Telling the soldiers that they need to get down into the guts of the Dalek to determine what’s wrong with it, one of them shoots grappling hooks into the interior paneling. This triggers Rusty’s antibodies, which are like floating Dalek eyes, to come in search of them. The antibodies surround one of the soldiers, Ross, and the Doctor tosses him something to swallow which seems initially like it’s meant to help protect him from the antibodies’ attack. It doesn’t, though – the antibodies obliterate him, and the Doctor reveals what he gave Ross was a tracking device to find out where the bodies are dumped. “He was dead already,” the Doctor tells the crew, “I was saving us.” This is a far cry from the Doctor who sacrificed himself so Wilf could live in “The End of Time.”
They follow the signal, the antibodies hot on their heels, before leaping into the Dalek’s equivalent of a garbage disposal, ending up in a slurry of Dalek victims. The Doctor explains that the Daleks need protein, and occasionally harvest the people they exterminate. Journey asks if Ross is there, and the Doctor says he’s in the top layer “if you want to say a few words.” Damn, he is cold in this episode.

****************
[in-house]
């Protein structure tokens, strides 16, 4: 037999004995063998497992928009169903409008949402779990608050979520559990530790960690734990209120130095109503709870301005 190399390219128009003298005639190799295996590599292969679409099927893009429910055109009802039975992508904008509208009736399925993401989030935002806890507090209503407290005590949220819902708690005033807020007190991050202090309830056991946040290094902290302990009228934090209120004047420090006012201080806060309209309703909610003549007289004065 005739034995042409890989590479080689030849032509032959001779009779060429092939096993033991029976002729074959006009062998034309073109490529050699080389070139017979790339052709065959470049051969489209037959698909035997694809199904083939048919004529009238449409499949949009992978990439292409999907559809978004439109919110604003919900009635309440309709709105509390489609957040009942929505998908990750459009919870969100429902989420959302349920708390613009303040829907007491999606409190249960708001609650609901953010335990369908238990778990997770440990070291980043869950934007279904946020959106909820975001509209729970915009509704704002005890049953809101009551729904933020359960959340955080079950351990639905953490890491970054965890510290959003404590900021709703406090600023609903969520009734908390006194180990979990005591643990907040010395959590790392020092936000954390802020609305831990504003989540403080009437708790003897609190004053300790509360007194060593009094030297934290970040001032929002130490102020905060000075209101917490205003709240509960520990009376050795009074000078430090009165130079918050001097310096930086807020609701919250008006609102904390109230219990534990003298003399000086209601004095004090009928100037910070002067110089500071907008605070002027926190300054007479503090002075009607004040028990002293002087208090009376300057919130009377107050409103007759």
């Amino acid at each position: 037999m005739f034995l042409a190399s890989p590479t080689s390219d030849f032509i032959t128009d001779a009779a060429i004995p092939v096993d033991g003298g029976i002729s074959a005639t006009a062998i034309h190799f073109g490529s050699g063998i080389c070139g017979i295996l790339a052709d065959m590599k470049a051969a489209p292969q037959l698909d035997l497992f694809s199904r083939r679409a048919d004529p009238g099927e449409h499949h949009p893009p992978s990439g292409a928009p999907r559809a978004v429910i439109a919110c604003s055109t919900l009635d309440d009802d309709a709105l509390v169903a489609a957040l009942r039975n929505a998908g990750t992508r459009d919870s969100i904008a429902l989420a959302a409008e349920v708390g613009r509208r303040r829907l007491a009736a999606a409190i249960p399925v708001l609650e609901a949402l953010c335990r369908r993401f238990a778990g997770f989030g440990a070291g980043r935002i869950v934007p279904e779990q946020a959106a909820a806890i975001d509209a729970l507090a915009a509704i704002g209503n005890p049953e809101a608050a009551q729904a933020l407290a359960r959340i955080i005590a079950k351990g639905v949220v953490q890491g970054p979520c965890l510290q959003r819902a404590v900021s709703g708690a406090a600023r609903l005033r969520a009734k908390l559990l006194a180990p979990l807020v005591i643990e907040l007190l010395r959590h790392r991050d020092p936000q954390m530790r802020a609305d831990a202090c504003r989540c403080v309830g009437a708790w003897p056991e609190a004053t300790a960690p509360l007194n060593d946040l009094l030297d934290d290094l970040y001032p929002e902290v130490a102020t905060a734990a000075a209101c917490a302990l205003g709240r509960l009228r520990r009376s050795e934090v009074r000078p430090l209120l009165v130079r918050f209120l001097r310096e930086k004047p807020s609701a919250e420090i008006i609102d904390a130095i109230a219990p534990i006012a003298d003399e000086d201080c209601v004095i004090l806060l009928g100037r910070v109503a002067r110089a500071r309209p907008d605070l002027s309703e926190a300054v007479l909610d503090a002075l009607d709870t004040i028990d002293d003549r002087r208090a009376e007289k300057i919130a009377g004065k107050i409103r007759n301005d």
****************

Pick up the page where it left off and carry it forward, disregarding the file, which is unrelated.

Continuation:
Escaping into the deep interior of the Dalek, the Doctor asks Rusty what changed him. “I saw beauty,” the Dalek responds, telling a story of seeing a star being born and recognizing both the futility of the Daleks’ mission and the eternal triumph of life. “Life returns, life prevails. Resistance is futile,” Rusty declares, and suddenly I want a fanfic where Rusty and Seven-of-Nine go for a beer.
The Doctor finds a breach in the Dalek’s power cell, which is leaking radiation and causing Rusty’s sickness. The Doctor seals it with his sonic screwdriver, and all seems to be well – until, that is, Rusty starts saying “Exterminate!” and rampaging through the Aristotle. Turns out the radiation leak that was making Rusty sick was also what was making him good. Rusty calls the Dalek fleet, giving them the coordinates of the Aristotle. The Doctor seems weirdly pleased by this turn of events, having been proved right that the Daleks are all intrinsically evil, which earns him a slap from Clara. She goes into teacher mode, asking if Daleks being irreversibly evil is really what they’ve learned from this adventure.